SJR 15 is a
misguided attempt to end equal opportunity in Oklahoma. In a recent
editorial appearing in The Oklahoman, Johnson stated that California and
Washington experienced no negative impact after passing similar laws.
He is wrong.
In fact, California saw a dramatic decline in the enrollment rates of minority students in the University of California system. At UC-Davis, the percentage of women among new faculty hires dropped from 52 percent before similar legislation, to 13 percent in the year after the law was enacted. Washington state saw a decrease of more than 25 percent in the share of Seattle public works contracts awarded to women or minority-owned firms.
SJR 15 threatens a range of targeted programs that most voters may not associate with discrimination and preferences at all: science and technology programs for girls, higher education funding for minority health professionals, review systems designed to monitor and address discrimination, domestic violence programs, breast cancer screenings and the list goes on. This initiative does not represent the next step in he civil rights movement, but just the opposite: a dramatic rollback on our nations commitment to racial integration, gender equity and meaningful equality.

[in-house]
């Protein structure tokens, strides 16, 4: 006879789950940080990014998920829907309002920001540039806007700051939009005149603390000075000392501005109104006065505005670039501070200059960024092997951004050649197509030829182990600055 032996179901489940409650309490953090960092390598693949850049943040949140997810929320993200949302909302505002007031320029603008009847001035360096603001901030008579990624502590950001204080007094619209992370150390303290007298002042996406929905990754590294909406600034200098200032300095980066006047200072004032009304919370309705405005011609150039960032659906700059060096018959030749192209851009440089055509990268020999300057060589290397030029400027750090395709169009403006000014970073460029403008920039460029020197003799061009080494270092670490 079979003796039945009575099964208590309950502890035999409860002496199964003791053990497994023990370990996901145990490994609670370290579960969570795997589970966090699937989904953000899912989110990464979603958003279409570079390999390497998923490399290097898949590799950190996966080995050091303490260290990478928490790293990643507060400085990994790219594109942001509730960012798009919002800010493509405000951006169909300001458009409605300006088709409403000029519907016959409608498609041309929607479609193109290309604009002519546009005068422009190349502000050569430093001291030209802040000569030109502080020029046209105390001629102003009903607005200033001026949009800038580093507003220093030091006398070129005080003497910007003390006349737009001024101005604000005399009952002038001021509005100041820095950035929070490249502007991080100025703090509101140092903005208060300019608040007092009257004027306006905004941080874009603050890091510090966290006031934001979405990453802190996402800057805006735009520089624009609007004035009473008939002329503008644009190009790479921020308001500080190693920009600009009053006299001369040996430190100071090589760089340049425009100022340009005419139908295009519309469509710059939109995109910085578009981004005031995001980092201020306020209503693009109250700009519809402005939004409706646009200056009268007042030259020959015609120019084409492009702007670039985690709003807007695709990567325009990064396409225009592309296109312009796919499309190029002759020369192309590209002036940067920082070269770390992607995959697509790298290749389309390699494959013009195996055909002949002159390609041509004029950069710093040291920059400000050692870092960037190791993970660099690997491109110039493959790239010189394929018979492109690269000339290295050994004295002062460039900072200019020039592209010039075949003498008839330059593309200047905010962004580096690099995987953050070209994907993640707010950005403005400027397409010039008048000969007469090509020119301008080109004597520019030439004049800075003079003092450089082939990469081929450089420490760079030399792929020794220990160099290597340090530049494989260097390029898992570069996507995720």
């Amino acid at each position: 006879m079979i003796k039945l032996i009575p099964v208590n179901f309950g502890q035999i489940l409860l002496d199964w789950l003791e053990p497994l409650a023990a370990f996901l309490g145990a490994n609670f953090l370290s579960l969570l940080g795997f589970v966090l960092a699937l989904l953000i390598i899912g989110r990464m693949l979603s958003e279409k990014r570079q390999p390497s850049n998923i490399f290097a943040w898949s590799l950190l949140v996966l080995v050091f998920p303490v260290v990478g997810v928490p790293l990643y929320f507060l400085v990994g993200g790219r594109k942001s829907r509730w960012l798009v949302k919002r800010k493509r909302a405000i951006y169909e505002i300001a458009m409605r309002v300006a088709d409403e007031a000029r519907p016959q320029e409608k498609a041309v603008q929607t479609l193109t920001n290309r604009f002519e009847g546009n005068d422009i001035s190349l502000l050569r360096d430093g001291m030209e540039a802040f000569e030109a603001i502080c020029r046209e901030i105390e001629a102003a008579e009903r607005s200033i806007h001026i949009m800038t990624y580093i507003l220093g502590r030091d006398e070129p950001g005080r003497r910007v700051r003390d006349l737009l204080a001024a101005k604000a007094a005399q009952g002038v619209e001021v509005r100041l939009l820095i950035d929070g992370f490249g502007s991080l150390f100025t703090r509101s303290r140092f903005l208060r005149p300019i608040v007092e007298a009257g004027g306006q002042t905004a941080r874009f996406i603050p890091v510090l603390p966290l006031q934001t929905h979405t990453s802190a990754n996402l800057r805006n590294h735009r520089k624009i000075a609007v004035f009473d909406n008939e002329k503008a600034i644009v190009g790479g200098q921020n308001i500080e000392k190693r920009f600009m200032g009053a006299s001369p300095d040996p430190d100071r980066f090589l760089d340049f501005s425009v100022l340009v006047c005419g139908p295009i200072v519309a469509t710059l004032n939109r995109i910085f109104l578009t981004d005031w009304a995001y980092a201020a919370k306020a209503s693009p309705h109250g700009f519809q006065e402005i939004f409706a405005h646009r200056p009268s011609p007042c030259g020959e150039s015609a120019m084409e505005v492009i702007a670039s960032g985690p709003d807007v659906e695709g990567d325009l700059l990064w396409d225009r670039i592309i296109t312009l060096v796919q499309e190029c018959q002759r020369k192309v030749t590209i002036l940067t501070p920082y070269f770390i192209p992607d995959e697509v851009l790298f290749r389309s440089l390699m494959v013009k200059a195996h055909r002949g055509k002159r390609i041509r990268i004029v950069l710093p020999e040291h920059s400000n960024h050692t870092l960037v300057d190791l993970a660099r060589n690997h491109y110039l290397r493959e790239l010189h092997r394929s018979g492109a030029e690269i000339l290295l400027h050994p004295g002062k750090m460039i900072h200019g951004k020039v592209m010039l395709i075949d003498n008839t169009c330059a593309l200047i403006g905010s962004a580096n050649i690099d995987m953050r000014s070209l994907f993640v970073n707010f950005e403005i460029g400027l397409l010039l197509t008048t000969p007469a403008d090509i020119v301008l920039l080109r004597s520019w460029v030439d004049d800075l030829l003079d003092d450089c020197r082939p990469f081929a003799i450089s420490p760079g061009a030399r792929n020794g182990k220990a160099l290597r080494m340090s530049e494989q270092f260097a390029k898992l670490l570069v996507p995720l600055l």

Sen. Johnson did not think up this misguided and destructive idea on his own. In fact, this bill is filled with recycled language used in Oklahoma in 2008. That year, the Oklahoma Civil Rights Initiative attempted to pass this same language through an initiative petition. Those collecting signatures lied to the public, telling people that this measure would increase job opportunities.
We spoke to one older black man who was asked if he felt he had ever been denied a job or a promotion because he was black. The signature collector told the man that if he signed the petition this law would guarantee that it would never happen again.
The deceptive nature of this language has been challenged across the country. The ACLU of Oklahoma along with the NAACP Legal Defense and Educational Fund successfully filed a protest to the initiative petition and challenged the validity of the signature. We stopped this language from becoming law then, and we will fight to stop it from becoming law now.
Cox is legislative counsel for the ACLU of Oklahoma.